My uncle Mick cleared his throat.

“Give it up then Rosie, come back our people they have missed you too.”

And so it was arranged. We returned to our old life, my wish had come true.

Three years on, married and heavy with my first child, we set up camp just outside Hummblethorpe. I had never really forgotton Cora and decided too look her up. I found her little cottage but it wasn’t the same, I sighed sadly at the new PVC windows that replaced the old grimy ones. I knocked softly on the modern front door. It was answered abruptly by a middle age man.”

“Cora?” I inquired “Cora Mcandora does she still live here?”

“Cora Mcandora,” the man scratched the stubble on his chin. “Oh you must mean the old crone that lived here before I moved in, bloody hell you should have seen the state of this place! It had to be stoved you know, filthy it was! Cat shit every where! And the cats, well you just couldn’t move for them had all! Had to be destroyed in the end.” The man shook his head.

“Where is she now?” I asked tears prickling my eyes.

“Well last time I’d heard she was in the Riverside Residential Home.”

It took me two hours to reach the home only to be told when I arrived there that Cora had been admitted to the general hospital dangerously ill.

I walked away planning to ask my husband Jim to take me to see her. However not long after I felt the first pains of childbirth.

My Mam stayed with me during the birth as it is not the Romany way for a father to be present at the birth of his offspring.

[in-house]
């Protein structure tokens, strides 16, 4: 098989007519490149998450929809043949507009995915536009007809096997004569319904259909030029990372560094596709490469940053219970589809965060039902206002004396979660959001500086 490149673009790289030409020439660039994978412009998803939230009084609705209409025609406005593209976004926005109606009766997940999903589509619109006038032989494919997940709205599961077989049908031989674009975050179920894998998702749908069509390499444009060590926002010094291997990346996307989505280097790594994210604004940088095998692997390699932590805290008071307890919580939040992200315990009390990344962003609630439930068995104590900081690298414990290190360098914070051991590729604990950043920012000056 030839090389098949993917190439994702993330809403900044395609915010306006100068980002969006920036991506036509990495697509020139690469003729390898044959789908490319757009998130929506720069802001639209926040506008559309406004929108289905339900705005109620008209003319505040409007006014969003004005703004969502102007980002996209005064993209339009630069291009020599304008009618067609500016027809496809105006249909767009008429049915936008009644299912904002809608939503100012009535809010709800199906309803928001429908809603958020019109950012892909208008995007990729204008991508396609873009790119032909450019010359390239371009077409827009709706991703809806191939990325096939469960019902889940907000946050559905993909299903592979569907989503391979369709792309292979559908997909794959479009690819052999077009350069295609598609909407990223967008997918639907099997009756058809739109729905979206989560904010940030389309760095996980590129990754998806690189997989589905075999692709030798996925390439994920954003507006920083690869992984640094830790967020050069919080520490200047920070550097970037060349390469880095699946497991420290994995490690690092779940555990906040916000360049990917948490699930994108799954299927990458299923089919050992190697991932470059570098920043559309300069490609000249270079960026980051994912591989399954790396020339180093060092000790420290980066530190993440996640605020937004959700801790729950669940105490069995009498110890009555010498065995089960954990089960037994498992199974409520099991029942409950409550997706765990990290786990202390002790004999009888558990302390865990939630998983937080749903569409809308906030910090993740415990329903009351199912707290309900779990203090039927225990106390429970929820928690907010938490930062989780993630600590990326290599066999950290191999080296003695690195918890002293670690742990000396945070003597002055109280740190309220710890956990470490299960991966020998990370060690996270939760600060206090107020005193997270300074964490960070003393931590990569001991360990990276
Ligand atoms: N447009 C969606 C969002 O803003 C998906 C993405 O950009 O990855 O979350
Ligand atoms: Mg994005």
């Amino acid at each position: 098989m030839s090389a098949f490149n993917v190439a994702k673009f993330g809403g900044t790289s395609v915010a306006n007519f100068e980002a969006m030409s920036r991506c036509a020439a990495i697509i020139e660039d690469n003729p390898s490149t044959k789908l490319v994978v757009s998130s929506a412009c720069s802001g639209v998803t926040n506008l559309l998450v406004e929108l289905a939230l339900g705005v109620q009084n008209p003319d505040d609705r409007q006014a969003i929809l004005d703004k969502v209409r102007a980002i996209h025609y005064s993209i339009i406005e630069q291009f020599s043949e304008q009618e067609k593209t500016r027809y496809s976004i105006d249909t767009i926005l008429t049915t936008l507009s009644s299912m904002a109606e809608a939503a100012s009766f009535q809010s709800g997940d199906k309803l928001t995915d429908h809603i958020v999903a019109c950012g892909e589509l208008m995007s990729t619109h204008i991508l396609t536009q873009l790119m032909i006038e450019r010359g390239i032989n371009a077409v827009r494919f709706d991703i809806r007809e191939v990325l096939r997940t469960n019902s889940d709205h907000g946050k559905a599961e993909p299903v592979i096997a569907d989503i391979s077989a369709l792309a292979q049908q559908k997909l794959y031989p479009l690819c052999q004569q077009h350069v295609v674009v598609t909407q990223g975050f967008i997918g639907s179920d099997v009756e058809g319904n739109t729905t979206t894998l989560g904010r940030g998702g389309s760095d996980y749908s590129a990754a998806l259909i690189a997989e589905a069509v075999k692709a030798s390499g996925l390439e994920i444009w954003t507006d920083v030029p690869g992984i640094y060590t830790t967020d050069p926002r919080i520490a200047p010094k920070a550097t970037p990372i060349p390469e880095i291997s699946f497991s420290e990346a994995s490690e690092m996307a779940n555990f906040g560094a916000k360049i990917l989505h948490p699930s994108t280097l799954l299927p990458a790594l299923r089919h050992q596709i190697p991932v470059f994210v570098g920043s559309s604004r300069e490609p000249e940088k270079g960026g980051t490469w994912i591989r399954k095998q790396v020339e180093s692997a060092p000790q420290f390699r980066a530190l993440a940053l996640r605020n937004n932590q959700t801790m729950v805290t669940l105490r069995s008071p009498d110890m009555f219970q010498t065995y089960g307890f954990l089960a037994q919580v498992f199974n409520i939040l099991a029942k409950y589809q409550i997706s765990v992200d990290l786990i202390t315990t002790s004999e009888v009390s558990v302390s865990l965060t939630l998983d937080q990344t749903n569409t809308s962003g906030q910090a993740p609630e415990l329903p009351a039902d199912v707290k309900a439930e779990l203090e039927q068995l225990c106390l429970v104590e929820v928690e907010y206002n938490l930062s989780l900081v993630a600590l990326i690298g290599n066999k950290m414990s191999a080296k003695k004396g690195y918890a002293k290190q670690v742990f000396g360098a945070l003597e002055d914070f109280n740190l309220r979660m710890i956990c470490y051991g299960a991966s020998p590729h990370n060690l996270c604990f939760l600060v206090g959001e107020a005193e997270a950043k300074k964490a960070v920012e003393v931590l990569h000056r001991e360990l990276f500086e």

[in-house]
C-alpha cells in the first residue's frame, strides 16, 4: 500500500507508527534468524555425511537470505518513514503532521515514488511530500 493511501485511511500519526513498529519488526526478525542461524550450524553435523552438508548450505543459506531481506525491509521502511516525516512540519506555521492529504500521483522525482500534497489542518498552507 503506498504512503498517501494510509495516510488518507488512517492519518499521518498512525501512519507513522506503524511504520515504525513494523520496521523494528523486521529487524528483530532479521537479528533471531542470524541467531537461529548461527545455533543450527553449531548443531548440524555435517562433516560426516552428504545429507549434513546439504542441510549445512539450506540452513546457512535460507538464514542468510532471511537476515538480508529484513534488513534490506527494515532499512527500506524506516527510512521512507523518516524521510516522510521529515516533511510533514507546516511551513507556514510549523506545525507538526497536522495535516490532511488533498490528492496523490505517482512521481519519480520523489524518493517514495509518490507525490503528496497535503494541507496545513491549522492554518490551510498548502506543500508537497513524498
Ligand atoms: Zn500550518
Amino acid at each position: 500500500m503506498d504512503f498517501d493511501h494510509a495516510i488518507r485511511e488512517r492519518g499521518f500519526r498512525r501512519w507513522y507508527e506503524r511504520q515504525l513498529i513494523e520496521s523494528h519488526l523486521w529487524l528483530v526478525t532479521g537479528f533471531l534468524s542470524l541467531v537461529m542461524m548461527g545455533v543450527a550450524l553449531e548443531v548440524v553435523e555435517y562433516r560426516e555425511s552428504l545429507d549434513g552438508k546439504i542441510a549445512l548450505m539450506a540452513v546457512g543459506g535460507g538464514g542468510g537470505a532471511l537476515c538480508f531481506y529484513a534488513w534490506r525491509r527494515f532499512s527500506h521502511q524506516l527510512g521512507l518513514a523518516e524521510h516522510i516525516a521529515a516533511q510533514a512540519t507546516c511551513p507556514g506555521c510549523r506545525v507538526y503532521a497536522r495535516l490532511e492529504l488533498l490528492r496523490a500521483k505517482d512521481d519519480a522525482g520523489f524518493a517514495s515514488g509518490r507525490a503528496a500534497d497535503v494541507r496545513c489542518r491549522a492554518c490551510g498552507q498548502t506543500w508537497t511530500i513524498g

Before the birth Jim assured me he would phone the hospital up for me and enquire about Cora. “Send her my love,” I muttered as he quickly retreated down the caravan steps.

At four o clock the next morning with the birds first morning call I pushed my daughter into the world. As I cradled her in my arms I looked into her face and for a split second her eyes locked mine with a look of recognition, so unlike that of a baby just minutes old, then it was gone, and her expression changed and became more like that of the unfocused look of an infant fresh from the womb. I then gazed into the face of my firstborn, slowly noticing the black mole on her cheek, the tiny raised butterfly on her forehead. Cora’s words of yesterday rang in my ears: ‘You may see me again by and by another life beneath this same sky.’

Some time later my man returned, I’m sorry love I have some bad news.” he said as he admired his daughter.

“Yes I know,” I replied “Cora’s gone……”

I named my daughter Cora and planned to ensure that she would have the finest chances possible.

♦♦♦♦ THE END ♦♦♦♦